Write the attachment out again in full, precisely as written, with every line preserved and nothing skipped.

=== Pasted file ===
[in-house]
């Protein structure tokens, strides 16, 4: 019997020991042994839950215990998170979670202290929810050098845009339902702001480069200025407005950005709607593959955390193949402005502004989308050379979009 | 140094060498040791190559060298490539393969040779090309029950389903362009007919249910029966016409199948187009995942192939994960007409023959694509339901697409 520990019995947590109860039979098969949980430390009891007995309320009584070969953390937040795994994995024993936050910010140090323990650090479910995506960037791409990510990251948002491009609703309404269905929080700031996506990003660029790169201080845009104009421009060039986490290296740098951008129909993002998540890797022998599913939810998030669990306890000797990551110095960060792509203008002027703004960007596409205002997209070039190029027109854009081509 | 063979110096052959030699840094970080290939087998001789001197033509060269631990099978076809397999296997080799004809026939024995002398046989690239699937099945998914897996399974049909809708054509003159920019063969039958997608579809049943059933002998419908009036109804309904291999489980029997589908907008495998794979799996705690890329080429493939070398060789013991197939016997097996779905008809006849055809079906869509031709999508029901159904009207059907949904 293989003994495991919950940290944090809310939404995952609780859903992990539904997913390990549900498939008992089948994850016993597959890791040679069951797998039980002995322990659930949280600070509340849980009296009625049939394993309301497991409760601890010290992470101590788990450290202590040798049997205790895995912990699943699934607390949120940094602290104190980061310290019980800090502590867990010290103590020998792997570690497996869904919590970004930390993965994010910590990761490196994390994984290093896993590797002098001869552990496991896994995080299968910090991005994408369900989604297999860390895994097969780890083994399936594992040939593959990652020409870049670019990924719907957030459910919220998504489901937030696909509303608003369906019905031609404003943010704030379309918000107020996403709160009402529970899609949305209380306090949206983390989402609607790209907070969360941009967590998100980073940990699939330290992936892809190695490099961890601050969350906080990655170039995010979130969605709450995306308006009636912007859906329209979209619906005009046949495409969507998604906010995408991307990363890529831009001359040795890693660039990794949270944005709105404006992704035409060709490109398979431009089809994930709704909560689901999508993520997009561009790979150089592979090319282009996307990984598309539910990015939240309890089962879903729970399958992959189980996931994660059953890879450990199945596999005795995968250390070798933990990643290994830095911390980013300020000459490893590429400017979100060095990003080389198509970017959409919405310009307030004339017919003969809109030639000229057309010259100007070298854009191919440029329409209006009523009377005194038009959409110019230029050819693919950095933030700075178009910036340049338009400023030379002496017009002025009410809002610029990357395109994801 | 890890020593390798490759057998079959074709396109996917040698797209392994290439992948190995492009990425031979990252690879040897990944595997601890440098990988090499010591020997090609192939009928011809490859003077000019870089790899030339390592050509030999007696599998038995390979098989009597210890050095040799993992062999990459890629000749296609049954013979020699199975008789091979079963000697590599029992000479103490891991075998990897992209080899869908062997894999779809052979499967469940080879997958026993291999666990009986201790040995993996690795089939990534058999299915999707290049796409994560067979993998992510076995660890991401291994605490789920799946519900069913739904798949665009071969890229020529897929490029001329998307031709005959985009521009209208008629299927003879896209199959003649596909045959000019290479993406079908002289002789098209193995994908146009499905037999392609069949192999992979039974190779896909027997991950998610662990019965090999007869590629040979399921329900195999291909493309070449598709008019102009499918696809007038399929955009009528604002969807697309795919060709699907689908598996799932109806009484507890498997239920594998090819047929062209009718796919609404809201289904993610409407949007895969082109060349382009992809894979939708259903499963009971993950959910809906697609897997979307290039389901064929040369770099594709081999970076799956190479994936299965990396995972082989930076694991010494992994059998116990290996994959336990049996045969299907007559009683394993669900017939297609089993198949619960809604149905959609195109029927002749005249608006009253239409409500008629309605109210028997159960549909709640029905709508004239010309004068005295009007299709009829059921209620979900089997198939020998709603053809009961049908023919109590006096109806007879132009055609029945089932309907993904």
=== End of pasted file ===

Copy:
[in-house]
């Protein structure tokens, strides 16, 4: 019997020991042994839950215990998170979670202290929810050098845009339902702001480069200025407005950005709607593959955390193949402005502004989308050379979009 | 140094060498040791190559060298490539393969040779090309029950389903362009007919249910029966016409199948187009995942192939994960007409023959694509339901697409 520990019995947590109860039979098969949980430390009891007995309320009584070969953390937040795994994995024993936050910010140090323990650090479910995506960037791409990510990251948002491009609703309404269905929080700031996506990003660029790169201080845009104009421009060039986490290296740098951008129909993002998540890797022998599913939810998030669990306890000797990551110095960060792509203008002027703004960007596409205002997209070039190029027109854009081509 | 063979110096052959030699840094970080290939087998001789001197033509060269631990099978076809397999296997080799004809026939024995002398046989690239699937099945998914897996399974049909809708054509003159920019063969039958997608579809049943059933002998419908009036109804309904291999489980029997589908907008495998794979799996705690890329080429493939070398060789013991197939016997097996779905008809006849055809079906869509031709999508029901159904009207059907949904 293989003994495991919950940290944090809310939404995952609780859903992990539904997913390990549900498939008992089948994850016993597959890791040679069951797998039980002995322990659930949280600070509340849980009296009625049939394993309301497991409760601890010290992470101590788990450290202590040798049997205790895995912990699943699934607390949120940094602290104190980061310290019980800090502590867990010290103590020998792997570690497996869904919590970004930390993965994010910590990761490196994390994984290093896993590797002098001869552990496991896994995080299968910090991005994408369900989604297999860390895994097969780890083994399936594992040939593959990652020409870049670019990924719907957030459910919220998504489901937030696909509303608003369906019905031609404003943010704030379309918000107020996403709160009402529970899609949305209380306090949206983390989402609607790209907070969360941009967590998100980073940990699939330290992936892809190695490099961890601050969350906080990655170039995010979130969605709450995306308006009636912007859906329209979209619906005009046949495409969507998604906010995408991307990363890529831009001359040795890693660039990794949270944005709105404006992704035409060709490109398979431009089809994930709704909560689901999508993520997009561009790979150089592979090319282009996307990984598309539910990015939240309890089962879903729970399958992959189980996931994660059953890879450990199945596999005795995968250390070798933990990643290994830095911390980013300020000459490893590429400017979100060095990003080389198509970017959409919405310009307030004339017919003969809109030639000229057309010259100007070298854009191919440029329409209006009523009377005194038009959409110019230029050819693919950095933030700075178009910036340049338009400023030379002496017009002025009410809002610029990357395109994801 | 890890020593390798490759057998079959074709396109996917040698797209392994290439992948190995492009990425031979990252690879040897990944595997601890440098990988090499010591020997090609192939009928011809490859003077000019870089790899030339390592050509030999007696599998038995390979098989009597210890050095040799993992062999990459890629000749296609049954013979020699199975008789091979079963000697590599029992000479103490891991075998990897992209080899869908062997894999779809052979499967469940080879997958026993291999666990009986201790040995993996690795089939990534058999299915999707290049796409994560067979993998992510076995660890991401291994605490789920799946519900069913739904798949665009071969890229020529897929490029001329998307031709005959985009521009209208008629299927003879896209199959003649596909045959000019290479993406079908002289002789098209193995994908146009499905037999392609069949192999992979039974190779896909027997991950998610662990019965090999007869590629040979399921329900195999291909493309070449598709008019102009499918696809007038399929955009009528604002969807697309795919060709699907689908598996799932109806009484507890498997239920594998090819047929062209009718796919609404809201289904993610409407949007895969082109060349382009992809894979939708259903499963009971993950959910809906697609897997979307290039389901064929040369770099594709081999970076799956190479994936299965990396995972082989930076694991010494992994059998116990290996994959336990049996045969299907007559009683394993669900017939297609089993198949619960809604149905959609195109029927002749005249608006009253239409409500008629309605109210028997159960549909709640029905709508004239010309004068005295009007299709009829059921209620979900089997198939020998709603053809009961049908023919109590006096109806007879132009055609029945089932309907993904």